The gas port is a tiny rubber, needle-fill-style thing in the larger diameter black anodized part. It can be a pain to work with. There is little or no room to fit a much simpler Schrader valve, but I will try when I do mine.

    The seal head is held in with a wire clip (not threaded in) and gas pressure, which is more common these days. The thread-in shock body shuts off against the upper eye assembly having the compression adjuster. Oil being displaced by the rod during shock compression is forced to go through the compression adjuster on its way to the rubber bladder reservoir/accumulator chamber.

    The accumulator is in the enlarged thread-over-shock-body cavity. The shock body seals the bladder to the enlarged cavity by compression of the rubber. This is the same accumulator design used by Showa on the 4RT. A photo, also from the Mitani Japan site, of the Showa accumulator body/cavity and rubber bladder:

    [​IMG]

    Nitrogen gas resides in the aluminum cavity on the outside of the bladder, and the oil is on the inside of the bladder. The volume displaced by the rod during shock compression will bulge the bladder out a little against gas pressure. It is the nitrogen pressure acting on the area of the rod that provides the extension force on the rod of a properly charged shock.

    The piston is machined aluminum. Higher volume production shocks often use a ferrous sintered powder metal piston, which allows for square-angular ports.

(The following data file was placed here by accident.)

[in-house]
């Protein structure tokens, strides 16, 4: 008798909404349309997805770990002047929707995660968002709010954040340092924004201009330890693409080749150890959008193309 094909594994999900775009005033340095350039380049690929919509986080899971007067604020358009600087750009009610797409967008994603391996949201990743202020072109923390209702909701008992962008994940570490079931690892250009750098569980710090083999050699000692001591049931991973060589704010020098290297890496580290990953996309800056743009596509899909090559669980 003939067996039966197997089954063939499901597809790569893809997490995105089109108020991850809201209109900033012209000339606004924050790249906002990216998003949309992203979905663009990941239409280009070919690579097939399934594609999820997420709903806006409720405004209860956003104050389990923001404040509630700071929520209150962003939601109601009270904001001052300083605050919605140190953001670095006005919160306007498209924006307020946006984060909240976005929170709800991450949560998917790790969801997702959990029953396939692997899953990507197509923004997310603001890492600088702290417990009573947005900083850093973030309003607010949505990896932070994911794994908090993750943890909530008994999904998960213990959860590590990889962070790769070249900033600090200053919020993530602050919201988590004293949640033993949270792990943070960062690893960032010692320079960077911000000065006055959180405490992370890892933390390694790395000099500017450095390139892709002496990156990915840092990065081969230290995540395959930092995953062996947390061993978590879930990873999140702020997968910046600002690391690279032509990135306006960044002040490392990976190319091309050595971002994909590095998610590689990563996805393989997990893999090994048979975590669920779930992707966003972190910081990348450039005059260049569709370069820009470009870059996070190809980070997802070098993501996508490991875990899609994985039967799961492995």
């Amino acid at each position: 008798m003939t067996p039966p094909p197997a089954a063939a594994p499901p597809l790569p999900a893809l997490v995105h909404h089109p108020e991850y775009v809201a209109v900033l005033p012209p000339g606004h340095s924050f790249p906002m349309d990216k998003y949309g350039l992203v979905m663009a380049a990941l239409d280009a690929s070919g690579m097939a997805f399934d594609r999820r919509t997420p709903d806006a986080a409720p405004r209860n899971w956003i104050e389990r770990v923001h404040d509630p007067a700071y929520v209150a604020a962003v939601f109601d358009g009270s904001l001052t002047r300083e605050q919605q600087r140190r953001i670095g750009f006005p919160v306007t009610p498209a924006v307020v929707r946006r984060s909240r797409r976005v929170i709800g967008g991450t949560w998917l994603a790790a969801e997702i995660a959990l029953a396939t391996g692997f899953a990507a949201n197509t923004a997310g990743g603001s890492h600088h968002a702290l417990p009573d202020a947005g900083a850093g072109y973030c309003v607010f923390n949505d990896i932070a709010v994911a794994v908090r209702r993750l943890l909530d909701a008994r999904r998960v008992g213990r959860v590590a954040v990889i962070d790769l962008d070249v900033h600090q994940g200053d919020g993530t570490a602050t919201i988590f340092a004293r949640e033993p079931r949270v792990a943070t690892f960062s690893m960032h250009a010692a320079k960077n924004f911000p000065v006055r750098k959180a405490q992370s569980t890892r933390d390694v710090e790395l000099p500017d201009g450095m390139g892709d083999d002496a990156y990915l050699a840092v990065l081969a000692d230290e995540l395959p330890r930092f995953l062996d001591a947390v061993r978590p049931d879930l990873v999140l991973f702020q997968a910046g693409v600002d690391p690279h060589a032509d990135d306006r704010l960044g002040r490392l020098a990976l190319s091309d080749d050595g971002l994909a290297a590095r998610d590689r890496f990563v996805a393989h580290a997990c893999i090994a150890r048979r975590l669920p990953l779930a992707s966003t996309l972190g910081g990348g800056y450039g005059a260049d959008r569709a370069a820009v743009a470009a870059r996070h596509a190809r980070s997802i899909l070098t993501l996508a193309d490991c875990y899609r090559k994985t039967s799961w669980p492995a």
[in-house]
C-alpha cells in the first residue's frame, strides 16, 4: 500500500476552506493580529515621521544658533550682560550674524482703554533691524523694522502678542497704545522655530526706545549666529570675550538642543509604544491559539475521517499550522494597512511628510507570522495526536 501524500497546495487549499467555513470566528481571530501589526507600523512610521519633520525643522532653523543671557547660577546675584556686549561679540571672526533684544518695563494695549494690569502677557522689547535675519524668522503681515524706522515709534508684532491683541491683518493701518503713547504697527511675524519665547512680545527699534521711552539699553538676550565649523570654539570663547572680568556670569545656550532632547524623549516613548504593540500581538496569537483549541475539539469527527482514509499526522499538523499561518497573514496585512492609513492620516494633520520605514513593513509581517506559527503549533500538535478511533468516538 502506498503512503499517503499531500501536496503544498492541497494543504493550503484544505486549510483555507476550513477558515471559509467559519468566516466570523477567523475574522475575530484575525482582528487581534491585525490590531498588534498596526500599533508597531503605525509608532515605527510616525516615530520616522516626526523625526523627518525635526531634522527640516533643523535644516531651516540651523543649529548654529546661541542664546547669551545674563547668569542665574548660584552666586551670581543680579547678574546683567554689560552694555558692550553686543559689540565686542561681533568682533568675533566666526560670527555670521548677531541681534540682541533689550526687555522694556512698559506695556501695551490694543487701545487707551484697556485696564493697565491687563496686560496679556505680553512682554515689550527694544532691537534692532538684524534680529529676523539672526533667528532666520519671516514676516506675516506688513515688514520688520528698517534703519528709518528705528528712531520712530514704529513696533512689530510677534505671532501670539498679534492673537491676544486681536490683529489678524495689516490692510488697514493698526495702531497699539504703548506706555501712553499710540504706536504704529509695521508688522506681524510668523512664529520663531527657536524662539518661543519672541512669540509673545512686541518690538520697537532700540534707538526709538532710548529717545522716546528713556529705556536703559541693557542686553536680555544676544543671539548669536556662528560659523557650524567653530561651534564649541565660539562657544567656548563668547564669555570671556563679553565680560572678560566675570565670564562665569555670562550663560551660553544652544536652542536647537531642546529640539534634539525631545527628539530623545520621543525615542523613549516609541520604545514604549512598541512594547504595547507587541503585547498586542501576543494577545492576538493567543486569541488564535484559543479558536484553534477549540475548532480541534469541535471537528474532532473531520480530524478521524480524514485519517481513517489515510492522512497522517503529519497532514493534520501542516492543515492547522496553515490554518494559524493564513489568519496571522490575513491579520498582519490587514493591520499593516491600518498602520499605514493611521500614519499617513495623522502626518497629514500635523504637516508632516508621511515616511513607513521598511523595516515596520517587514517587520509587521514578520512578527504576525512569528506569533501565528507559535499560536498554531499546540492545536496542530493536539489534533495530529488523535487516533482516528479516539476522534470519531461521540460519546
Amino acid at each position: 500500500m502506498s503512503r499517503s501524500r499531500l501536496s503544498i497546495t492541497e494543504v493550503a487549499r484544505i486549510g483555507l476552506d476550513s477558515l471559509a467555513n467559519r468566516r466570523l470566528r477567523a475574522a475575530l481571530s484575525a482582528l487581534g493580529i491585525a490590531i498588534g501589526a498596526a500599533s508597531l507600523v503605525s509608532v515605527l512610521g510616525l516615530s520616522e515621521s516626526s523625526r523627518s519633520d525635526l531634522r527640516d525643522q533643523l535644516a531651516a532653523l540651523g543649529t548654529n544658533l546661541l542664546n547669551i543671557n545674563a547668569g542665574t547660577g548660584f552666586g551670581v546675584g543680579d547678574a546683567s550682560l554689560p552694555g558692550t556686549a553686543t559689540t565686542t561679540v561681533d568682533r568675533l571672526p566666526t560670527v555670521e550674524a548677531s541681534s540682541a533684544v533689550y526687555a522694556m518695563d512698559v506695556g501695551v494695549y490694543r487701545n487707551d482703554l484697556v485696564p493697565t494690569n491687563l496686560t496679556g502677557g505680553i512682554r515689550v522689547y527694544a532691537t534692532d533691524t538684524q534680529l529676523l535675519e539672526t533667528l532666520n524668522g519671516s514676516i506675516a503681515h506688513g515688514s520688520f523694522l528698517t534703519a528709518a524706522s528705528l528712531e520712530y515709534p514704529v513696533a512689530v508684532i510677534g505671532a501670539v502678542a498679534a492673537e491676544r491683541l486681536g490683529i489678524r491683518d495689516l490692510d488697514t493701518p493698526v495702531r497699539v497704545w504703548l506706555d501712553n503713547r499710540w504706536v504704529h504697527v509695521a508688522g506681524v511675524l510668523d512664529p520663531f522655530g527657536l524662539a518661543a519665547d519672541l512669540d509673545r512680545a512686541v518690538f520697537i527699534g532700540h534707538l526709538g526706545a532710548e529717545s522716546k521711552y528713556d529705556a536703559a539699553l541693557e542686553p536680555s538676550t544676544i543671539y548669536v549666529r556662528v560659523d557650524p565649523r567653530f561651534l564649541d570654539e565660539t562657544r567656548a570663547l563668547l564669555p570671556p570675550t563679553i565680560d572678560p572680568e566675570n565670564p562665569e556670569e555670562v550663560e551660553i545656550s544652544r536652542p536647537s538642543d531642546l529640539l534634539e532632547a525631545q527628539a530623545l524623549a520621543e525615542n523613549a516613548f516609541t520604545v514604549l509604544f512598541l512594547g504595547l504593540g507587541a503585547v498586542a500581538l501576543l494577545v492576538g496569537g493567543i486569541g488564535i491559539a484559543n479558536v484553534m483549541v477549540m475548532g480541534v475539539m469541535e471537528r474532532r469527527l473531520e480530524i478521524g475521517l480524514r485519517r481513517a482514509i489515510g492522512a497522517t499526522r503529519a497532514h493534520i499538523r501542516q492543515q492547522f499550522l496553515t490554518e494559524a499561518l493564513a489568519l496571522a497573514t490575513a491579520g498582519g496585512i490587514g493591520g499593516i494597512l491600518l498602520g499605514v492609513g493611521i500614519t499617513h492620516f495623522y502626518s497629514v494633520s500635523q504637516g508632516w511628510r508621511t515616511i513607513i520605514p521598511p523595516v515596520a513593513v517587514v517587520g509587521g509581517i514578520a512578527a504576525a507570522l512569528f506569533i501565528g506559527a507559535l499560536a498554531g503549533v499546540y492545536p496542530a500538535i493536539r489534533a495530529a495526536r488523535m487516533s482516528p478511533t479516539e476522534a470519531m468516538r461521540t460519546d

The valve stack (also known as the shim stack) is straightforward. They've got the shock shaft laying the wrong way, so I don't know how much I trust their assembly order, but I think the top row of shims is the compression stack and the bottom row is the rebound stack. Given there are fewer compression shims, I'd guess the compression shims are thicker than the rebound shims.

    I'll be getting into my shock some time soon when I get a break from cows and construction, but this photo answers many questions. Thanks, Steve for sending it to me!
    #45
  6. laser17

    laser17 Been here awhile

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    Thanks for sharing your knowledge in this matter MB. I for one have never rebuilt my own shocks, so its really nice to have someone take me through it. :clap
    #46
  7. motobene

    motobene Motoing for 44 years

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    Nertz! I could use the business :cry
    #47
  8. laser17

    laser17 Been here awhile

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    I'll have you do mine when you figure out the re gassing part using the OEM seal! (when it needs it) Dont go the schrader valve rout if at all possible to keep the factory look. (Its a $1200 shock - i'd pay extra for the OEM seal/look) Im sure this would appeal to others as well. Assuming you would have to make a custom tool, would give you a barrier of entry from the avg garage mechanic with a drill press. (not to mention the shimming secrets)